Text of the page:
It’s nearly that time of year again – cold weather, snow, ice, clouds and days with less sunlight. For parents, winter is a tough time. Finding activities that are always inside, worrying about snow days and delays, and making sure kids get plenty of physical exercise even though the weather is cold and the days are shorter. On top of that some parents (and those who aren’t) have to deal with a type of depression called Seasonal Affective Disorder (SAD). This type of depression usually happens in the winter months due to the weather and shorter periods of daylight. Being that this type of depression is seasonal, the symptoms usually come back the same time every year and go away around the same time. The symptoms usually start late fall or early winter and the symptoms start to disappear when the warmer weather and longer days of sunlight return.
Symptoms of SAD
If you are feeling under the weather during the cold winter months but are not sure if you are suffering from SAD, here are some common symptoms:
1. Feelings of sadness, hopelessness and anxiety during the winter months.
2. Feeling fatigue, loss of energy, trouble concentrating and unmotivated.
3. The feelings of sadness, fatigue, isolated, etc. start out mild and become more severe as the winter progresses.
4. Change in appetite and sleeping habits.
5. Social withdrawal; loss of interest in social activities and hobbies.
The cause of SAD is still unknown, but we know environmental factors play a role. I have a client who lives in upstate New York near a lake and experiences “the lake effect” where he gets lots of snow and very little sun all winter. This client has had SAD at the same time every year since his move to upstate New York. We also know that genetics play a role in SAD, which can run in families. SAD is more common in women and we usually see symptoms starting in young adulthood.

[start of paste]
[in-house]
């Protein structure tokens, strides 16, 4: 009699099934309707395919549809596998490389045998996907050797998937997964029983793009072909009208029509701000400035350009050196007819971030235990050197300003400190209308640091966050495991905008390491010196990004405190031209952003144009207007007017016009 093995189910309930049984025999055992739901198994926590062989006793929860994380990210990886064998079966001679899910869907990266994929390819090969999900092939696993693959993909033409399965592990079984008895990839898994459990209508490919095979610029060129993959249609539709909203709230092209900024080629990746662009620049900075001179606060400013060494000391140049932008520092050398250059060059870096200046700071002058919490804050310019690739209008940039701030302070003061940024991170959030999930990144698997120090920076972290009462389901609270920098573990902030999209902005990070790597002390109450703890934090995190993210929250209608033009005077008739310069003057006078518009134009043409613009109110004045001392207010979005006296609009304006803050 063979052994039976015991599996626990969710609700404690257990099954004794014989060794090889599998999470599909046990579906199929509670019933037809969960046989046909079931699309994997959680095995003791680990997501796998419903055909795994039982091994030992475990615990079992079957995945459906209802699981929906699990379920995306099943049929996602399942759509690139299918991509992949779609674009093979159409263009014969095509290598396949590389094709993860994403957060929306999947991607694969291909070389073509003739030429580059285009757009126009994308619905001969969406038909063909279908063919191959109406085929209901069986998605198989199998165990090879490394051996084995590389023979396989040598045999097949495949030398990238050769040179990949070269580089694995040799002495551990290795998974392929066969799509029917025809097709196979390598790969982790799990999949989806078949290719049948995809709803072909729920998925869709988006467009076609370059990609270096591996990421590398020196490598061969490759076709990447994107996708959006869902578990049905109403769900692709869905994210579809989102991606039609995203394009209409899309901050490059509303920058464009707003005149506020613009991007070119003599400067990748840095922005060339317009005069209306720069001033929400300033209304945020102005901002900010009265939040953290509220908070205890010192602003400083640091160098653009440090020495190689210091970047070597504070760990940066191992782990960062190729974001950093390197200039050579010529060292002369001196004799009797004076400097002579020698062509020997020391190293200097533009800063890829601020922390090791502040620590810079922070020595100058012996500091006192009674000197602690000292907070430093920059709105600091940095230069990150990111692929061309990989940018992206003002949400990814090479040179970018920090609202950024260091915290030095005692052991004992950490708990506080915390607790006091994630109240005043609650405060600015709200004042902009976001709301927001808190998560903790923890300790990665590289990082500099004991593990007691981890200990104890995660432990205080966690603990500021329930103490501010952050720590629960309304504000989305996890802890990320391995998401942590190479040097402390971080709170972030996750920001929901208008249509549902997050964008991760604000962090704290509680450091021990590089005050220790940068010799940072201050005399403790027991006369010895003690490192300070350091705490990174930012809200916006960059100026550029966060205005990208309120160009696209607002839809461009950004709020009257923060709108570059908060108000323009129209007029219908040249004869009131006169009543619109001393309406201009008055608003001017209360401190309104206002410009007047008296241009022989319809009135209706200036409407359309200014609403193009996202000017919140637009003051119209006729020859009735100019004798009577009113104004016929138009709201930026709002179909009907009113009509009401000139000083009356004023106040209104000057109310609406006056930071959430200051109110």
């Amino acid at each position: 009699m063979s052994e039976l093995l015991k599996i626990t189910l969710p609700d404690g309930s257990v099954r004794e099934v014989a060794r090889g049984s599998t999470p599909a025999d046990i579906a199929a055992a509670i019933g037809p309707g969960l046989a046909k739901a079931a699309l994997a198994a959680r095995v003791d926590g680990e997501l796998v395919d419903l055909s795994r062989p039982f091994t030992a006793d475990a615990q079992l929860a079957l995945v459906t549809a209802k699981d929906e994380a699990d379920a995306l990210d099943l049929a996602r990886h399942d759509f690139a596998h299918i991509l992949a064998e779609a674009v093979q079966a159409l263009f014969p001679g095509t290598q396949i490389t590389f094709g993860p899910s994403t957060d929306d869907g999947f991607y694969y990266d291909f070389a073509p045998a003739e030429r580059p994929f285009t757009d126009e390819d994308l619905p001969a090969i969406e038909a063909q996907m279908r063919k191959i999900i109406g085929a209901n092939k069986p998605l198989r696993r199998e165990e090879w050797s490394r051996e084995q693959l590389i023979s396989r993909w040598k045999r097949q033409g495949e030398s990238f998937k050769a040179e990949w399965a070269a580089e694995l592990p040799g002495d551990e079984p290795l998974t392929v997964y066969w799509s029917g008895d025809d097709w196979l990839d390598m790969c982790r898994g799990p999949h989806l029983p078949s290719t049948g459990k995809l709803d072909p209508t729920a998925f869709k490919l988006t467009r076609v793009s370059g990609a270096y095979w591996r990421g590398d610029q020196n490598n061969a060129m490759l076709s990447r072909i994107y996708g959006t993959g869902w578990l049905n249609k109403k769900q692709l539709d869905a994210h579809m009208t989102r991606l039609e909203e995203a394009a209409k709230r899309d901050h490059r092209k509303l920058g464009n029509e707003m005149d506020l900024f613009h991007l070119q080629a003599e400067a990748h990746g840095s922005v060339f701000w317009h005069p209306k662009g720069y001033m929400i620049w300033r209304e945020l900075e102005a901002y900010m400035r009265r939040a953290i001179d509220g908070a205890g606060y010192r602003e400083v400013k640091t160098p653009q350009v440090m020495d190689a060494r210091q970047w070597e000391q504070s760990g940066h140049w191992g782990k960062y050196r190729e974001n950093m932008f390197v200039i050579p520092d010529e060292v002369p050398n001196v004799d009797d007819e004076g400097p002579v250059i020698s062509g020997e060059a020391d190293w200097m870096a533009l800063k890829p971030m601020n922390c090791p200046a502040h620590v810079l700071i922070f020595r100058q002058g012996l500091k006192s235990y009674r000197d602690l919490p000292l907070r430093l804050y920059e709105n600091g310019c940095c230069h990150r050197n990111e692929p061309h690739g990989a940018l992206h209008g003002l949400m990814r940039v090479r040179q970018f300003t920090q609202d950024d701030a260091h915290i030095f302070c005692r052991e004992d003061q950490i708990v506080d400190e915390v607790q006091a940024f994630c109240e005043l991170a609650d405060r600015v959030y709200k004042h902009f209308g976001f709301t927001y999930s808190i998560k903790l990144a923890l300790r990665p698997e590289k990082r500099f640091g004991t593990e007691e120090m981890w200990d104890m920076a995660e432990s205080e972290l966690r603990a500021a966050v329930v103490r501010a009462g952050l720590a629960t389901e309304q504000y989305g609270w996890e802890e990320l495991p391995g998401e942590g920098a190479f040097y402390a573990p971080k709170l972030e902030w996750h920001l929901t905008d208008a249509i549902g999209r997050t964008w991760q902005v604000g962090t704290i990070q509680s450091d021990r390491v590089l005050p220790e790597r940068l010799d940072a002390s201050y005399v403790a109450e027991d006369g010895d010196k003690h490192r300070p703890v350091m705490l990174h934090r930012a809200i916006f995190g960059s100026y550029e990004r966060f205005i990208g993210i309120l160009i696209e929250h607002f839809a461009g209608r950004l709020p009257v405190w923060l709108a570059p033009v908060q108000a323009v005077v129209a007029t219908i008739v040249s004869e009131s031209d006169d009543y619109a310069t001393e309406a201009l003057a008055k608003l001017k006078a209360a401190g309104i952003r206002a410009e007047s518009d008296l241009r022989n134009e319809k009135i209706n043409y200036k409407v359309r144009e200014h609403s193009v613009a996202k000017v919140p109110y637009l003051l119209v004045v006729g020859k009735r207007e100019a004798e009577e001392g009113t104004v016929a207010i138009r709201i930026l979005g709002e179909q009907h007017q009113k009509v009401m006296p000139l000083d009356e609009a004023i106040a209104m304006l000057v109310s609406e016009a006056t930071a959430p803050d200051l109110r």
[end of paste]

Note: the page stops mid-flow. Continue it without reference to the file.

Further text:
Here are some tips to help prevent the winter blues:
1. Get as much light as you can even when you’re indoors. Open the shades, roll up the curtains, move your desk near the windows, etc.
2. Spend time outdoors during the daylight hours. Although the weather might be cold and snowy, being outside during the winter months is beneficial. Go outside for quick walks and sit in the sun to help lift your spirits. After a few days of spending some time outdoors, you will start feeling better.
3. Add exercise into your daily routine. Exercise, even just walking, produces endorphins and reduces stress hormones at the same time. The result is a boost of happiness.
4. Make sure to add some fun into your life. Even though the weather keeps us homebound, it doesn’t have to keep us from having fun. Instead of feeling trapped inside, find ways to engage in things you love.
5. Be social even in the winter months. Adding more social activities where you will be surrounded with family and friends can provide you with the extra support you need.
6. Take a vacation. Some clients feel a sense of isolation and loneliness in the winter months. If this is the case with you, planning vacation time in warm, sunny spots can help and give you something to anticipate.
7. Try light therapy. We know that increased sunlight helps improve the symptoms of SAD. You can buy a light therapy box, which mimics outside light and helps you lift your mood and spirits.
8. See a counselor before winter starts. If you have a mild case, you can take preventive methods such as seeking a counselor right before late fall to start talking to someone who can help.
9. Consider medication. Doctors have prescribed anti-depressants, which have worked well for some patients.
10. Psychotherapy is another great option. The therapist can help you identify your negative thoughts and behaviors and help change them. A therapist can also help you establish effective coping skills, which will aid in lifting your overall mood.
By Diane Lang
Diane Lang is a positive living expert and psychotherapist.